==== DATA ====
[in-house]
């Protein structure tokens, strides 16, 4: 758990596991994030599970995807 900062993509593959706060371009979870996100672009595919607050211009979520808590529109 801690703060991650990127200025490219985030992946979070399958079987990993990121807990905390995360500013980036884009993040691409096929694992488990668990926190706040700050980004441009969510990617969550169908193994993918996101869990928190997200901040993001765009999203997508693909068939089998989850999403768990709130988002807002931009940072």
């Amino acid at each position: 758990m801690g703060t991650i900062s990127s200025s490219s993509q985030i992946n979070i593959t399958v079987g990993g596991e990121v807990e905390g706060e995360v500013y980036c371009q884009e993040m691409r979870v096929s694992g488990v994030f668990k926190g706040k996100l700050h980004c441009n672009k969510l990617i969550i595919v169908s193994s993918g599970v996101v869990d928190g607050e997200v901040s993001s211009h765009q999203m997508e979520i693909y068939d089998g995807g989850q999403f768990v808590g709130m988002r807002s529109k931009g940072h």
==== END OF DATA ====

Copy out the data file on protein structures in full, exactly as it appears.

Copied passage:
[in-house]
């Protein structure tokens, strides 16, 4: 758990596991994030599970995807 900062993509593959706060371009979870996100672009595919607050211009979520808590529109 801690703060991650990127200025490219985030992946979070399958079987990993990121807990905390995360500013980036884009993040691409096929694992488990668990926190706040700050980004441009969510990617969550169908193994993918996101869990928190997200901040993001765009999203997508693909068939089998989850999403768990709130988002807002931009940072």
């Amino acid at each position: 758990m801690g703060t991650i900062s990127s200025s490219s993509q985030i992946n979070i593959t399958v079987g990993g596991e990121v807990e905390g706060e995360v500013y980036c371009q884009e993040m691409r979870v096929s694992g488990v994030f668990k926190g706040k996100l700050h980004c441009n672009k969510l990617i969550i595919v169908s193994s993918g599970v996101v869990d928190g607050e997200v901040s993001s211009h765009q999203m997508e979520i693909y068939d089998g995807g989850q999403f768990v808590g709130m988002r807002s529109k931009g940072h």